Alastair Cook can look forward to overseeing a new England era, perhaps alongside Ashley Giles, perhaps in the company of Jonathan Trott - but definitely, of course, without Kevin Pietersen.
Cook has given his captain's seal of approval for England's "brave call" to axe their record runscorer.
On the day Trott made his first tentative return following his early departure with a stress-related illness last November from the Ashes drubbing down under, Cook spoke for the first time since the England and Wales Cricket Board called time on Pietersen's international career.
In doing so, he left little room for any residual doubt about his own role in the process which left the South Africa-born batsman out in the cold for good.
England's Test and one-day international captain confessed his frustration at not being able to speak freely about the reasons for the parting of ways after the winter whitewash, advising patience before the full story is told "soon".
The ECB made it clear, in a statement shortly after Pietersen's enforced international retirement in February, that the defence of issues such as "trust" and "team ethics" underpinned their decision.
England have gone on in Pietersen's absence to conclude their winter of discontent with a lacklustre ICC World Twenty20 campaign, ending in an embarrassing dead-rubber defeat against minnows Holland on Monday.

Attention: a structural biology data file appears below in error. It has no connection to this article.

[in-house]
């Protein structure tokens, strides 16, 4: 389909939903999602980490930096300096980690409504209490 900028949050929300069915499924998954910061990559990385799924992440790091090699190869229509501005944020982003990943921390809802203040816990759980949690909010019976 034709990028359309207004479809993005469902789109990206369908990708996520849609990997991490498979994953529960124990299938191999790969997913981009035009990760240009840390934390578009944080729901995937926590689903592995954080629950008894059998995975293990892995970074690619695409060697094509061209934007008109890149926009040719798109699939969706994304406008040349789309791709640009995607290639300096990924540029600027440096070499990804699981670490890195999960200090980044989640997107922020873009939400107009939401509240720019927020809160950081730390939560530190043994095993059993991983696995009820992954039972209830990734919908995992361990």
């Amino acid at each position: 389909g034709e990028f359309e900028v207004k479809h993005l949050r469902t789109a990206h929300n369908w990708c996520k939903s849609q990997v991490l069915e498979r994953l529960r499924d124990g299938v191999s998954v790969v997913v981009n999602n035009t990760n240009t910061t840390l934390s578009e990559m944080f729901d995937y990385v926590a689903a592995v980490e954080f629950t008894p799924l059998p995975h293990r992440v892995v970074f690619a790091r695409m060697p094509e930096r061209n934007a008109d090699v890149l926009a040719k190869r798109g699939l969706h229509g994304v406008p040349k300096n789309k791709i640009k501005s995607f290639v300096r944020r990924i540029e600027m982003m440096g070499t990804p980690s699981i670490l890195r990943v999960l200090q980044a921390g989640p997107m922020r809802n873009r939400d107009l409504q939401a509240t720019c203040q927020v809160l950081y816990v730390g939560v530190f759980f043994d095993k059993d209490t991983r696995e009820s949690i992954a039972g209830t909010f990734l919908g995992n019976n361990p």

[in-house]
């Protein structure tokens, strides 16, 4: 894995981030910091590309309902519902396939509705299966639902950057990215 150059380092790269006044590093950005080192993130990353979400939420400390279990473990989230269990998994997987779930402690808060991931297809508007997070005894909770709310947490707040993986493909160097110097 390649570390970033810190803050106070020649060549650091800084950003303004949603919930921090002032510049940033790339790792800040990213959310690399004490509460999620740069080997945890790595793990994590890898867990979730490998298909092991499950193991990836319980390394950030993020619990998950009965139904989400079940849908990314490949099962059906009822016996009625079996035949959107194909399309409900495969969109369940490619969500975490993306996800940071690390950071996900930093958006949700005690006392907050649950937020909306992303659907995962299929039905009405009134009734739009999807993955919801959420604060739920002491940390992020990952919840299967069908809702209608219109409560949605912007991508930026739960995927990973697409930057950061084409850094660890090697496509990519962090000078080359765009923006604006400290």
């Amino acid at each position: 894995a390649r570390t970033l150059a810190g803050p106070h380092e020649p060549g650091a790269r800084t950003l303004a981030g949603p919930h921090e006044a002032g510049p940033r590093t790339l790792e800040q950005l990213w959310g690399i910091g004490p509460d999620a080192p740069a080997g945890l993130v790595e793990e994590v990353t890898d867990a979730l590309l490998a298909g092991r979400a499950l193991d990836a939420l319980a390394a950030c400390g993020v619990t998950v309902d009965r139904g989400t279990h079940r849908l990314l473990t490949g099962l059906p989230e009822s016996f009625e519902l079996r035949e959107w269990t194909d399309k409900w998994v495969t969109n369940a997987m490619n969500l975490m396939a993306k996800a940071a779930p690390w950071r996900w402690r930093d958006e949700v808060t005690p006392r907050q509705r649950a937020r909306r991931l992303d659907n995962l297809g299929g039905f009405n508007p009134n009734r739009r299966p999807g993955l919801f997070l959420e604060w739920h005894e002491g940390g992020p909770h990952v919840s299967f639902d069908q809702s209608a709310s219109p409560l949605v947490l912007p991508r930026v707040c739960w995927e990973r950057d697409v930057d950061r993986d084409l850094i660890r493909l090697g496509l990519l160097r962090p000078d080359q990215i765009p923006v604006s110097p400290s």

Cook played no part in that either, because he is not currently in England's team in the shortest format.
The opener is due to return in next month's ODI against Scotland in Aberdeen, by which time England will have a new head coach in place following Andy Flower's resignation as team director in January.
Cook does not yet know therefore whether he will be working with limited-overs coach Giles - in an enhanced role - or one of a clutch of other contenders, all to be interviewed for the job this month.
He has no qualms at all, however, about the decision to omit Pietersen from England's future.
"It was a brave call which took guts and consideration," said Cook.
"You do have to say at some point, 'This is the way we're going to do it moving forward.'"
Various versions of events have been put forward about the apparent breakdown of Pietersen's working relationship with management at the start of this year, a repeat of history twice over following his power struggle with former coach Peter Moores in 2008 and his well-documented disagreements with Flower and then captain Andrew Strauss in 2012.
It was Strauss' successor Cook who reportedly helped to facilitate Pietersen's reintegration two years ago.
But this time, he said: "We all know how important team culture and team unity is.
"It was obviously a very big and important decision.
"I know things will become clearer in a little bit of time.
"I know it is frustrating. It is frustrating for me, because I have not totally been able to tell my side of the story. People just have to be a little bit patient."